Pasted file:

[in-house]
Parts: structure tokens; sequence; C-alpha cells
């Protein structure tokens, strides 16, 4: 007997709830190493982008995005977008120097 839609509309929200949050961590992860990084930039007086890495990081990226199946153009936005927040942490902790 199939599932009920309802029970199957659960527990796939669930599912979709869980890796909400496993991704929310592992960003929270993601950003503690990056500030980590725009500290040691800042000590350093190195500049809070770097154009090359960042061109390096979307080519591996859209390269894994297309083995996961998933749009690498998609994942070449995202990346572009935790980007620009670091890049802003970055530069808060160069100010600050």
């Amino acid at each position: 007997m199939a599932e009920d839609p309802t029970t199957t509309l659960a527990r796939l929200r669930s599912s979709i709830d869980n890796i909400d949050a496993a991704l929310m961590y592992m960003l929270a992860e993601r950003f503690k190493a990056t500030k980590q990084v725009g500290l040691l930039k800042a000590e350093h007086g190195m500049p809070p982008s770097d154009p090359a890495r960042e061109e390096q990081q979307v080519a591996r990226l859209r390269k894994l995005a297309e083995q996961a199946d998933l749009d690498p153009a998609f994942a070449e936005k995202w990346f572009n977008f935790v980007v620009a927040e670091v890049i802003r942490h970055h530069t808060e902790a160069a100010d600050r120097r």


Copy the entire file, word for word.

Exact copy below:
[in-house]
Parts: structure tokens; sequence; C-alpha cells
């Protein structure tokens, strides 16, 4: 007997709830190493982008995005977008120097 839609509309929200949050961590992860990084930039007086890495990081990226199946153009936005927040942490902790 199939599932009920309802029970199957659960527990796939669930599912979709869980890796909400496993991704929310592992960003929270993601950003503690990056500030980590725009500290040691800042000590350093190195500049809070770097154009090359960042061109390096979307080519591996859209390269894994297309083995996961998933749009690498998609994942070449995202990346572009935790980007620009670091890049802003970055530069808060160069100010600050």
């Amino acid at each position: 007997m199939a599932e009920d839609p309802t029970t199957t509309l659960a527990r796939l929200r669930s599912s979709i709830d869980n890796i909400d949050a496993a991704l929310m961590y592992m960003l929270a992860e993601r950003f503690k190493a990056t500030k980590q990084v725009g500290l040691l930039k800042a000590e350093h007086g190195m500049p809070p982008s770097d154009p090359a890495r960042e061109e390096q990081q979307v080519a591996r990226l859209r390269k894994l995005a297309e083995q996961a199946d998933l749009d690498p153009a998609f994942a070449e936005k995202w990346f572009n977008f935790v980007v620009a927040e670091v890049i802003r942490h970055h530069t808060e902790a160069a100010d600050r120097r």